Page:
The recent attention surrounding social media “challenges” such as “Momo” and “48 Hours Missing” raises good questions about how much parents should monitor what their children see online.

Although many challenges are not as viral as they appear, online content can include awful images or adult movie trailers that pop up amid the cute stuff, prompting nightmares or raising eyebrows.

What can you do? You can set parental controls — or sit next your child to monitor every viewing experience — but broadly, it’s important to know what your kids are watching. Platforms such as YouTube, Fortnite, Roblox, to name just a few, are all open season, with little warning about what children will see. For more traditional TV shows, movies, and video games, Common Sense Media is a great resource for information to help assess what your child can handle developmentally.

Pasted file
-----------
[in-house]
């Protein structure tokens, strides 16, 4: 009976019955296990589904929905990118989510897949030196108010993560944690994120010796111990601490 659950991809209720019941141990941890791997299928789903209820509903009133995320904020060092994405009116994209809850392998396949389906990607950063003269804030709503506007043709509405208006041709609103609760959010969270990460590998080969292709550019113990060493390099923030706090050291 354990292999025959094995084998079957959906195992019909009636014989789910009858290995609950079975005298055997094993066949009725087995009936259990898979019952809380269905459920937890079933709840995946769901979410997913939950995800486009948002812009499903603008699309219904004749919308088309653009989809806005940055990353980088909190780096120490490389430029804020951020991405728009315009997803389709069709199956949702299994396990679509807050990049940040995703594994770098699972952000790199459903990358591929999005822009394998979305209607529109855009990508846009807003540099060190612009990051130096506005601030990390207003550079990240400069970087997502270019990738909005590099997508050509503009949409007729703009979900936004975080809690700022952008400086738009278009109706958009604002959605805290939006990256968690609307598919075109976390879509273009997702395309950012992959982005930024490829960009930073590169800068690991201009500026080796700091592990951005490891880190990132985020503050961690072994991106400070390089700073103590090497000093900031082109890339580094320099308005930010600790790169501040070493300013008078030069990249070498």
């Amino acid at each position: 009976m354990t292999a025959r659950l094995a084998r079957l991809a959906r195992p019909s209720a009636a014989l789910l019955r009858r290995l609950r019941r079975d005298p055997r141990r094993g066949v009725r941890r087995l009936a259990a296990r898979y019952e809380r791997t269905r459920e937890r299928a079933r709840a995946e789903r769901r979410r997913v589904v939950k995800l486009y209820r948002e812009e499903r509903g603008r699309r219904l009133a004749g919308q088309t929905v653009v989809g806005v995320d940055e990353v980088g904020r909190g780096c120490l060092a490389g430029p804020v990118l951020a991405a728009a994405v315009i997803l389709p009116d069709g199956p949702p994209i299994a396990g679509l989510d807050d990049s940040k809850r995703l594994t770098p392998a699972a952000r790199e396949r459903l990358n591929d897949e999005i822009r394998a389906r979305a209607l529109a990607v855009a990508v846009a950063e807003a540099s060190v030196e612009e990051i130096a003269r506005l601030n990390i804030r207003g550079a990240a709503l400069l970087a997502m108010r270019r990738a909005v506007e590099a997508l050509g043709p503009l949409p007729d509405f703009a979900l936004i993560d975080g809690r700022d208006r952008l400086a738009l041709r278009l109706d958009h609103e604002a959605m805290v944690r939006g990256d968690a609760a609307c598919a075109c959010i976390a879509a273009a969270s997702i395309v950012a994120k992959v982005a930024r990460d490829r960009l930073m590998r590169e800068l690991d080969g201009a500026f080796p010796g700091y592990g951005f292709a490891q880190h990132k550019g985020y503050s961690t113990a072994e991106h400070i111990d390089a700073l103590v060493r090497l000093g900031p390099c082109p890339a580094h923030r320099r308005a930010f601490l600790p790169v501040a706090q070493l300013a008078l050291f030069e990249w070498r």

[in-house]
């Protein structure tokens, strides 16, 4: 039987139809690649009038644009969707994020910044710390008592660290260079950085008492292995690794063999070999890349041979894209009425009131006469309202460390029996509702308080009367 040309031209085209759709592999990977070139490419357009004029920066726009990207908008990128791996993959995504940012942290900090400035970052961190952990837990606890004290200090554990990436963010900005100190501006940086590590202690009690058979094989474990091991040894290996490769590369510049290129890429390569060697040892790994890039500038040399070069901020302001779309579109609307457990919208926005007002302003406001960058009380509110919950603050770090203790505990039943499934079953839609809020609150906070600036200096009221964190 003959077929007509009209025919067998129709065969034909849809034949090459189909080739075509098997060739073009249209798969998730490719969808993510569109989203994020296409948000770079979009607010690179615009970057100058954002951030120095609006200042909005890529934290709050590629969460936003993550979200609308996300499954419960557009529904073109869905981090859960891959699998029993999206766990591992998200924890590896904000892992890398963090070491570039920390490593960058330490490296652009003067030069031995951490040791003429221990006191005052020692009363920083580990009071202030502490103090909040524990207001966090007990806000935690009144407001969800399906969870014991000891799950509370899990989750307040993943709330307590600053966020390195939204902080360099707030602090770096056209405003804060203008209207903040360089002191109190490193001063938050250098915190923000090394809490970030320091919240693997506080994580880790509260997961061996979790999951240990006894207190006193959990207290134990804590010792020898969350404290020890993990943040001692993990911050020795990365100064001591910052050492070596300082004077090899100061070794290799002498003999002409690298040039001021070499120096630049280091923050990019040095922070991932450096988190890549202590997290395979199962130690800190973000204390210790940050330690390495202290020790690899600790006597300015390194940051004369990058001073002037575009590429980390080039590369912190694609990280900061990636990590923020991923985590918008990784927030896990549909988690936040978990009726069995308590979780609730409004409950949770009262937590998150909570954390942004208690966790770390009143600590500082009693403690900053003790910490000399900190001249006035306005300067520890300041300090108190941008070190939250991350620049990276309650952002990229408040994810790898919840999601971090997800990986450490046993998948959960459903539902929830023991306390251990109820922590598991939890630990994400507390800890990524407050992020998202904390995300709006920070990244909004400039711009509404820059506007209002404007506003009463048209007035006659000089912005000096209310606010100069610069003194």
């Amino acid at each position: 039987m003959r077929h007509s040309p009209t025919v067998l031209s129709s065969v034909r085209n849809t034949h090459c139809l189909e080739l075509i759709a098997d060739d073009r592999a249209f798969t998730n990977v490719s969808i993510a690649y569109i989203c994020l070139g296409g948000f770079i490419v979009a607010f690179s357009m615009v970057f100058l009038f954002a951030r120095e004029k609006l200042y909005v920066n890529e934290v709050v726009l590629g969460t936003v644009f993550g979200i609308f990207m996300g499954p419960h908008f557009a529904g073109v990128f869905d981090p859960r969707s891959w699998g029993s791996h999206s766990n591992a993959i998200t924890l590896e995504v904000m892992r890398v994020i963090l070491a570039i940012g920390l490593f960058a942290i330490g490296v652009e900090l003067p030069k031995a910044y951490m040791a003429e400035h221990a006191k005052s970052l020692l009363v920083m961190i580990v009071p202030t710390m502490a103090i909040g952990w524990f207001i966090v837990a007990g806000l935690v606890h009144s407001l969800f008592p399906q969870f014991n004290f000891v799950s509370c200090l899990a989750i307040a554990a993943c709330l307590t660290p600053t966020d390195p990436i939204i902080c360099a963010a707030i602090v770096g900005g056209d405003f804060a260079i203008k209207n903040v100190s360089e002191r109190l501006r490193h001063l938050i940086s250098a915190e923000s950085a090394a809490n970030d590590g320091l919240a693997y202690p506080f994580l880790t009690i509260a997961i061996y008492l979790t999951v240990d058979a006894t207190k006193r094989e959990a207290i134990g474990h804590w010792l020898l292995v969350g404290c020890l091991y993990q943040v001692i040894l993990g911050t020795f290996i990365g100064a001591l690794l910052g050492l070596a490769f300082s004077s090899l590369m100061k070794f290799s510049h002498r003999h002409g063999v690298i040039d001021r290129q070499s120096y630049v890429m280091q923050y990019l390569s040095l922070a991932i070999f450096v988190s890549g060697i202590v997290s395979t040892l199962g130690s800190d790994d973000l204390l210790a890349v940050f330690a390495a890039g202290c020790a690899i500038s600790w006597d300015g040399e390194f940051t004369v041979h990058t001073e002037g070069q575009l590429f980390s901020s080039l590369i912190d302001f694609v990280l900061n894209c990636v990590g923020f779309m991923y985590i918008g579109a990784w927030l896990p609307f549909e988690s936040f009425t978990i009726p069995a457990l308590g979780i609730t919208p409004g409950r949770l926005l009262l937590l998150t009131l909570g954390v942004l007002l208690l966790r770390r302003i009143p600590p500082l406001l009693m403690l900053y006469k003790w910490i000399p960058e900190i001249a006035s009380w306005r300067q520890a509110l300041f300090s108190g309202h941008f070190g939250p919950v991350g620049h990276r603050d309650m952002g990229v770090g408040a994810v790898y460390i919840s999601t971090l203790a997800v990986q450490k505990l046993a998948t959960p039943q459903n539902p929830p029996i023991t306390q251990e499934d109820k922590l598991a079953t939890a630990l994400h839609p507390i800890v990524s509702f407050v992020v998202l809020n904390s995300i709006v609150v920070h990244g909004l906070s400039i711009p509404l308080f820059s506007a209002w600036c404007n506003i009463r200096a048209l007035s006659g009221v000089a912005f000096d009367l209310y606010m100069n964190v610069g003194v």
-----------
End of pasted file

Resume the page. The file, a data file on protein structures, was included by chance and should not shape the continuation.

More generally, there is a growing movement encouraging parents to hold off on providing children with smartphones until at least eighth grade. The group Wait Until 8th identifies several reasons to wait until a child is old enough to handle the responsibility. Smartphones, they say:

  • are changing childhood;
  • are addictive;
  • are an academic distraction;
  • impair sleep;
  • interfere with relationships;
  • increase risk for anxiety and depression
  • increase risk for cyberbullying; and
  • can expose children to sexual content.

KidsHealth.org also offers suggestions for ways that parents can monitor their children’s media use.


By Jennifer Stec

Ms. Stec is our school counselor.